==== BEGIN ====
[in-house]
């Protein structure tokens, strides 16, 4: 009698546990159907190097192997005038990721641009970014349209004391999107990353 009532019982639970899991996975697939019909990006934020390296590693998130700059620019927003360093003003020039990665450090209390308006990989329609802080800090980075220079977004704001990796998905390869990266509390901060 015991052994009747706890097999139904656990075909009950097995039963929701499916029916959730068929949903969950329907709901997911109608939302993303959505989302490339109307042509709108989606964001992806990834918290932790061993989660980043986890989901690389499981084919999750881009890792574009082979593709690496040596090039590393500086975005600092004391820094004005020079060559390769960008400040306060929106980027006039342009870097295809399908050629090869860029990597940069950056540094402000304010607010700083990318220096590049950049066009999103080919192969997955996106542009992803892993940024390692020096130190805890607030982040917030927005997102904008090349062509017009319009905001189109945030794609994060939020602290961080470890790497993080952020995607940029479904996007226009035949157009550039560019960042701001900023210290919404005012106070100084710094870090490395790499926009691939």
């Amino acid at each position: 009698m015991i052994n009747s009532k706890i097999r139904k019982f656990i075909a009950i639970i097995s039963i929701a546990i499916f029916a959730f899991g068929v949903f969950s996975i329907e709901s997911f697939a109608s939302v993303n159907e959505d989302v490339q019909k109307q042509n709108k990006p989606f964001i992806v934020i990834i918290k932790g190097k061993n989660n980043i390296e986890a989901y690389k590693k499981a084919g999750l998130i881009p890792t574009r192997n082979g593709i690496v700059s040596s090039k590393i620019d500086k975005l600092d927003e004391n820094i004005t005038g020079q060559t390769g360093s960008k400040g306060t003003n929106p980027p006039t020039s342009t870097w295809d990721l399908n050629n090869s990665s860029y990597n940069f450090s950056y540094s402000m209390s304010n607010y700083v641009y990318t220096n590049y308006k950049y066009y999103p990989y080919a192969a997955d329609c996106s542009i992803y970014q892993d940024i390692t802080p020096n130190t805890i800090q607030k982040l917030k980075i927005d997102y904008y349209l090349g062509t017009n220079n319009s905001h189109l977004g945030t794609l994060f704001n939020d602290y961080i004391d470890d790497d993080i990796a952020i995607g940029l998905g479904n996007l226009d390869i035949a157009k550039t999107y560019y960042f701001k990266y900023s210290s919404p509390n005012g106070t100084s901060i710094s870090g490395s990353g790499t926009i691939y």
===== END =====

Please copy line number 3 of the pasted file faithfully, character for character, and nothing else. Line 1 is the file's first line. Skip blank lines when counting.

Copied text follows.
């Amino acid at each position: 009698m015991i052994n009747s009532k706890i097999r139904k019982f656990i075909a009950i639970i097995s039963i929701a546990i499916f029916a959730f899991g068929v949903f969950s996975i329907e709901s997911f697939a109608s939302v993303n159907e959505d989302v490339q019909k109307q042509n709108k990006p989606f964001i992806v934020i990834i918290k932790g190097k061993n989660n980043i390296e986890a989901y690389k590693k499981a084919g999750l998130i881009p890792t574009r192997n082979g593709i690496v700059s040596s090039k590393i620019d500086k975005l600092d927003e004391n820094i004005t005038g020079q060559t390769g360093s960008k400040g306060t003003n929106p980027p006039t020039s342009t870097w295809d990721l399908n050629n090869s990665s860029y990597n940069f450090s950056y540094s402000m209390s304010n607010y700083v641009y990318t220096n590049y308006k950049y066009y999103p990989y080919a192969a997955d329609c996106s542009i992803y970014q892993d940024i390692t802080p020096n130190t805890i800090q607030k982040l917030k980075i927005d997102y904008y349209l090349g062509t017009n220079n319009s905001h189109l977004g945030t794609l994060f704001n939020d602290y961080i004391d470890d790497d993080i990796a952020i995607g940029l998905g479904n996007l226009d390869i035949a157009k550039t999107y560019y960042f701001k990266y900023s210290s919404p509390n005012g106070t100084s901060i710094s870090g490395s990353g790499t926009i691939y």